The Agile Gene
How Nature Turns on NurtureBook - 2004
A historical analysis of the nature-versus-nurture debate documents the 2001 discovery that there are fewer genes in a human genome than previously thought and considers the argument that nurture elements are also largely responsible for human behavior. Originally published as Nature Via Nurture. Reprint.
Armed with extraordinary new discoveries about our genes, acclaimed science writer Matt Ridley turns his attention to the nature-versus-nurture debate in a thoughtful book about the roots of human behavior.
Ridley recounts the hundred years' war between the partisans of nature and nurture to explain how this paradoxical creature, the human being, can be simultaneously free-willed and motivated by instinct and culture. With the decoding of the human genome, we now know that genes not only predetermine the broad structure of the brain, they also absorb formative experiences, react to social cues, and even run memory. They are consequences as well as causes of the will.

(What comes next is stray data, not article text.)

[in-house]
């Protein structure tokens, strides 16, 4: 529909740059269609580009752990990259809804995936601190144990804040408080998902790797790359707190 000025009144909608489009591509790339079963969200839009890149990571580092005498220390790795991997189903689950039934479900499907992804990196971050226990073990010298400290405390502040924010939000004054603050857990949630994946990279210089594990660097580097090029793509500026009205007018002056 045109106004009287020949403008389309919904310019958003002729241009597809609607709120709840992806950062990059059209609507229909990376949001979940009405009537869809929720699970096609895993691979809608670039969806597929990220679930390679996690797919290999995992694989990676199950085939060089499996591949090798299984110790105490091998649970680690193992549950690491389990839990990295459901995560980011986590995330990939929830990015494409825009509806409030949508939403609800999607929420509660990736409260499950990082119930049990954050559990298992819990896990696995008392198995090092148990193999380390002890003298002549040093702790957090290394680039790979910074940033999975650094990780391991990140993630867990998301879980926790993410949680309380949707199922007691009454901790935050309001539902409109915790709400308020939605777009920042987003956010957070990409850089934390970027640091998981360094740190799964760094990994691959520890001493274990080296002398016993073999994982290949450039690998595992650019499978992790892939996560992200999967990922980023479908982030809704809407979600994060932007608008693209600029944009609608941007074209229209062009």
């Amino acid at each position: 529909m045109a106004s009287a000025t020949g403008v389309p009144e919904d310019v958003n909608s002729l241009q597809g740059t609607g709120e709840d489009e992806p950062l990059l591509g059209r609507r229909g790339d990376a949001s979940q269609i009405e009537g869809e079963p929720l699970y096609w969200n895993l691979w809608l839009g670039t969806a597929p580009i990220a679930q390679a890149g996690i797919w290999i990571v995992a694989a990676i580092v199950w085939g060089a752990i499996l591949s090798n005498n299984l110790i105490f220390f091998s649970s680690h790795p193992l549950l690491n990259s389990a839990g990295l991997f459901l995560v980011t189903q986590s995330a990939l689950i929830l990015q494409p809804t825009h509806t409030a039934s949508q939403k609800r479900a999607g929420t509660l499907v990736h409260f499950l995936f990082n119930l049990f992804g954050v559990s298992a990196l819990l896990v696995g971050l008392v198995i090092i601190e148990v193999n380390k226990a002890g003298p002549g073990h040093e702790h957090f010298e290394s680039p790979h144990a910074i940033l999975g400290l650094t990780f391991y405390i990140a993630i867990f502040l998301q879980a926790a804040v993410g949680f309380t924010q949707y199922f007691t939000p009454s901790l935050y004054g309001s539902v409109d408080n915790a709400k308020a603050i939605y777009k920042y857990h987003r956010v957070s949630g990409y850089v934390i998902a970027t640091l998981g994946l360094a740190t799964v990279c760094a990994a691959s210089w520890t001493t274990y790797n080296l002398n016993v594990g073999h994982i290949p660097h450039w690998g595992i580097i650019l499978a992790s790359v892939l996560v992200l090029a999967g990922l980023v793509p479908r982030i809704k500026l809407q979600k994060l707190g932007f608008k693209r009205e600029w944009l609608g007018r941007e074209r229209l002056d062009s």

Journalist and science editor Ridley examines the endless nature v. nurture controversy and, in essence, dismisses it. He believes our genes are the servants of our environment rather than its masters, and that they are the "consequence as well as causes of the will." Ridley believes, based on recent research, that genes enable rather than restrain our potential and our ability to make the best use of our experiences. He also believes that instinct and learning are not opposites but work together in complex ways in brains in which the only constant is change. Annotation ©2004 Book News, Inc., Portland, OR (booknews.com)
Documents the 2001 discovery that there are fewer genes in a human genome than previously thought and considers the argument that nurture elements are also largely responsible for human behavior.